Some of the organizations participating in the Let’s Teach English initiative to support them are the Govt school of Kottapuram Chennai, Sevalaya, AngelExpress, Bodhi Tree, CHILD, Teach For India, Masti Ki pathshala, Rotaract club of Viswahita Reliant India, Smile Foundation, Arunodaya, Triplicane school Vidya Niketan, Rotary club of Jubilee hills Hyderabad, Bala Mandir, Gramurja, Alomorah, Azad India Foundation, Kishanganj, Aspire for Her, SNEHA, Spark A Change Foundation, Jeevan Samvardhan/Mathru Chaya Gurukul, GSVM, RoundTable Hyderabad, NavGurukul, SOS Children's Village, and other government schools.
Altogether A Successful Initiative
Certainly, this whole initiative looks like a game-changer for many kids, but the team has faced certain stumbling blocks while they cruise through their journey, and they have shared a few with us like a volunteer drops out after a couple of weeks of volunteering, children not having interest to take the lessons on call because organizations signs these kids on their behalf unknown about their consent, students don’t have access to their mobiles like 24/7, etc.
Despite all the issues they had, the team said, “we brainstorm as a group, jot down the ideas, implement them, fail fast, and move on. Each idea we try to implement and based on the outcome either make it a part of our process or move on to the next idea.”
However, the success of this initiative has brought some happy smiles to many faces. Neha has shared a few with us: “Indu, who’s one of the volunteers from Chennai, works as a tutor for Let’s Teach English, her daughter Meenaxi who’s currently staying at Atlanta GA USA once said that, "Neha, I wanted you to know that even though the point of this program is to help the kids, it is also helping my mom so much. She is so much happier and has a sense of purpose which she lost during COVID."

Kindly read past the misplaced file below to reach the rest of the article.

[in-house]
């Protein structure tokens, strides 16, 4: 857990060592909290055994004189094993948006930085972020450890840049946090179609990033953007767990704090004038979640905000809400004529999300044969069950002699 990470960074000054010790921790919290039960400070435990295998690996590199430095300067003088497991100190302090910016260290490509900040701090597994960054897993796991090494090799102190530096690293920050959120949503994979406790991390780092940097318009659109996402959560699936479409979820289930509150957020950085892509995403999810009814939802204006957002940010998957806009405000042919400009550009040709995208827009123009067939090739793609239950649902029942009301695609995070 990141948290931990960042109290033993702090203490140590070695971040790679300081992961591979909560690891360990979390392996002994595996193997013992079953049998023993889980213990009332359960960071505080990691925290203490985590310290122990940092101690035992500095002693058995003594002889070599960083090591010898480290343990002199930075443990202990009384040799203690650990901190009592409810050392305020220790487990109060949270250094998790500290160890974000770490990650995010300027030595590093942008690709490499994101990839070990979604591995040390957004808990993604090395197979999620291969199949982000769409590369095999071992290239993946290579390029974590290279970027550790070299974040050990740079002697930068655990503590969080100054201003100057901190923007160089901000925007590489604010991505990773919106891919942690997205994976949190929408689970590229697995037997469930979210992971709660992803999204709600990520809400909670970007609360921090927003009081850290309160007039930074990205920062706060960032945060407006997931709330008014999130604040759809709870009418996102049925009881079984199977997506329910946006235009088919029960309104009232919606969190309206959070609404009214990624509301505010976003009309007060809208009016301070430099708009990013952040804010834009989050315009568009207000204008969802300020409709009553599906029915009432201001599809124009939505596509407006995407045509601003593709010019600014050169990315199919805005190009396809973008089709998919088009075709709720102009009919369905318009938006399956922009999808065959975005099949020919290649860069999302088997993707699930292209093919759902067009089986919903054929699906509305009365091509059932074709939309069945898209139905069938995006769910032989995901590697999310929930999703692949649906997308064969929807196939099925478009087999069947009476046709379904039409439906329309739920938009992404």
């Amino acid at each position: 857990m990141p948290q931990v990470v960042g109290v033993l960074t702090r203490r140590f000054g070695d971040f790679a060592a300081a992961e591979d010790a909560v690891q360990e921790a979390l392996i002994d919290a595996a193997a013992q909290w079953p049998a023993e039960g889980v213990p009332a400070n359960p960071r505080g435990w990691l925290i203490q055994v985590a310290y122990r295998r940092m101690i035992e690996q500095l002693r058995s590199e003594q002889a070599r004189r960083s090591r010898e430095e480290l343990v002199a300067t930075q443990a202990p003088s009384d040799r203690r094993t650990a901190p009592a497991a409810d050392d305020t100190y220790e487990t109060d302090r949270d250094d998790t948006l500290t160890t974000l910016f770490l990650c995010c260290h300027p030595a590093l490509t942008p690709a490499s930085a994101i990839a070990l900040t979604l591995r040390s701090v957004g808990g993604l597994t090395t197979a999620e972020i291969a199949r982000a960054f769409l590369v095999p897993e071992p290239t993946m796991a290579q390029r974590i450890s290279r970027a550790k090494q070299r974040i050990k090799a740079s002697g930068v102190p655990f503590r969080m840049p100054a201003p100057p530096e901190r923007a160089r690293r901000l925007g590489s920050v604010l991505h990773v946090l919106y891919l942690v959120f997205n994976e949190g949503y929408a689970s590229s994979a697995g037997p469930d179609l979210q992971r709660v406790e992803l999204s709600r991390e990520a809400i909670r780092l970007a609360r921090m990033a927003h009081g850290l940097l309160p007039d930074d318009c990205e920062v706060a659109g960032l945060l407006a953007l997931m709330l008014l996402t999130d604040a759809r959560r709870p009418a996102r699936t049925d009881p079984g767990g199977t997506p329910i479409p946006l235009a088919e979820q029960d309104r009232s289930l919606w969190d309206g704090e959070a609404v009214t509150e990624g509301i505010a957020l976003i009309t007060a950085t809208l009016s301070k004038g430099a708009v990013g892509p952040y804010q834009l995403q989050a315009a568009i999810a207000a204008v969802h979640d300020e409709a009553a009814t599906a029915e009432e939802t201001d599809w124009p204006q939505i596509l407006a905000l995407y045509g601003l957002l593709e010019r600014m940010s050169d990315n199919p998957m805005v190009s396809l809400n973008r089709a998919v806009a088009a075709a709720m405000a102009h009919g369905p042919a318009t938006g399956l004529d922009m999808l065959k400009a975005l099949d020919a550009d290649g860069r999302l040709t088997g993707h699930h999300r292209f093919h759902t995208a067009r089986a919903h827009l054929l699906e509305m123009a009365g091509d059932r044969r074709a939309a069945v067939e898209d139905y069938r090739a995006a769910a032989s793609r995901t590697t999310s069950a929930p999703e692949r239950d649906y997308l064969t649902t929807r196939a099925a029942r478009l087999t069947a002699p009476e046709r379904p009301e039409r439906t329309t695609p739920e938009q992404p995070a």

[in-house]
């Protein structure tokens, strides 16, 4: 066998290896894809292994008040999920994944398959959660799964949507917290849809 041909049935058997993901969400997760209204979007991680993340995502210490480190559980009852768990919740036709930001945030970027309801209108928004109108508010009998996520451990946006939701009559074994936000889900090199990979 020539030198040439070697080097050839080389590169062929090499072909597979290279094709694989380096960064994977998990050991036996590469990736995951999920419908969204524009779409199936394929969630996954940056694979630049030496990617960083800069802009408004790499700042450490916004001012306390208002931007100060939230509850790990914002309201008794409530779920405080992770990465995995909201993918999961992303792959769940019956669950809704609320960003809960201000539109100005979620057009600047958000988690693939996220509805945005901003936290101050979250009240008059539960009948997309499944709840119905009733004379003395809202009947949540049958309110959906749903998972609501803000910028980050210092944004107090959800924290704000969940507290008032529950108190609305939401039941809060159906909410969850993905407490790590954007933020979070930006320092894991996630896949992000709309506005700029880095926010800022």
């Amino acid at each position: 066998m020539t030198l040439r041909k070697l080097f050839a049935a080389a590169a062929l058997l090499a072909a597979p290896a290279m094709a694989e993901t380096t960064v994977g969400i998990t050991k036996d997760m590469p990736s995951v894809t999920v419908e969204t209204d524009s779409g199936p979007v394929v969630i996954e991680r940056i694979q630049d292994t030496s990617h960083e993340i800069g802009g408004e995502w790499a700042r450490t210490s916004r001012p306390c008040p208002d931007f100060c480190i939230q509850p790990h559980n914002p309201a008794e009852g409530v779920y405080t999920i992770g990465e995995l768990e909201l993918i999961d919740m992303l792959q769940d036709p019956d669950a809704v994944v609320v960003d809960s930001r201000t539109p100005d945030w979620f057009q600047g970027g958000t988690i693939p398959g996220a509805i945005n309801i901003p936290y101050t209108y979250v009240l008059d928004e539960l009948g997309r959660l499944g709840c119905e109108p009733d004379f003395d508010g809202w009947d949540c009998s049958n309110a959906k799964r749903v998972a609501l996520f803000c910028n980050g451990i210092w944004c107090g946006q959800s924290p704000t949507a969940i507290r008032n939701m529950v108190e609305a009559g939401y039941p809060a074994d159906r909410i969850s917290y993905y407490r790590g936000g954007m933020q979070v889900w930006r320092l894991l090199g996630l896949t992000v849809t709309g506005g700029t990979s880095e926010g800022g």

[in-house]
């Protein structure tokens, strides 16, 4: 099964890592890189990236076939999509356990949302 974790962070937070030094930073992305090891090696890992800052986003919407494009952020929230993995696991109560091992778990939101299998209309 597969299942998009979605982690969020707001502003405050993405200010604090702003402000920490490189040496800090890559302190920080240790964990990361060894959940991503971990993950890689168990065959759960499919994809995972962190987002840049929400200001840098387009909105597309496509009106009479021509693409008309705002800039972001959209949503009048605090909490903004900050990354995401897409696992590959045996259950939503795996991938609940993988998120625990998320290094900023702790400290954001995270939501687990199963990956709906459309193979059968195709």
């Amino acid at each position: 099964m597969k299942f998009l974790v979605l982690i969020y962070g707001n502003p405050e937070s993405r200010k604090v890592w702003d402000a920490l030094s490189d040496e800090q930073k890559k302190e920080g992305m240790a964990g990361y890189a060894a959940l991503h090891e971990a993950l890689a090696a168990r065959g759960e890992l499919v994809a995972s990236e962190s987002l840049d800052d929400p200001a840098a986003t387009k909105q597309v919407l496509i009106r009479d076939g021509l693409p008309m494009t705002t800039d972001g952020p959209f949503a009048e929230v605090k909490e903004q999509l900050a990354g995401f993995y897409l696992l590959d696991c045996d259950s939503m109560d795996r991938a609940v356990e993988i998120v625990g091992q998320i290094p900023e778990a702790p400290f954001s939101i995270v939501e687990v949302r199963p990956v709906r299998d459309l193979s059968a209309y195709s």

A volunteer coordinator named Mahalakshmi from Delhi once shared that, “I’m fortunate to have good students, good volunteers to work with, and an amazing set of VCs who are ever ready to help. LTE has taught me how to be patient. I have learned to see the goodness around me and appreciate every little progress I see in me and the people I work with.”
Another volunteer named Candy shares his experience of a call with a 7th-grade student named Harinath, where he says, “The student was a very motivated kid. His whole family was around him observing and listening to the class as well. It was more of a family learning. The family's encouragement made the kid even more happier and enthusiastic to learn. We did a detailed introduction, his family, his friends, and his surroundings. And I did about myself. The entire one-hour class was filled with fun learning and togetherness. Even his parents were excited to be a part of it as well, as they were applauding his correct answers."
Down the line, they have plans to scale this initiative to reach 1000+ schools/organizations while keeping this initiative non-funding and 100% volunteer-driven. For more details about the initiative, please visit the website here.
All the images are sourced with permission from the Let's Teach English team.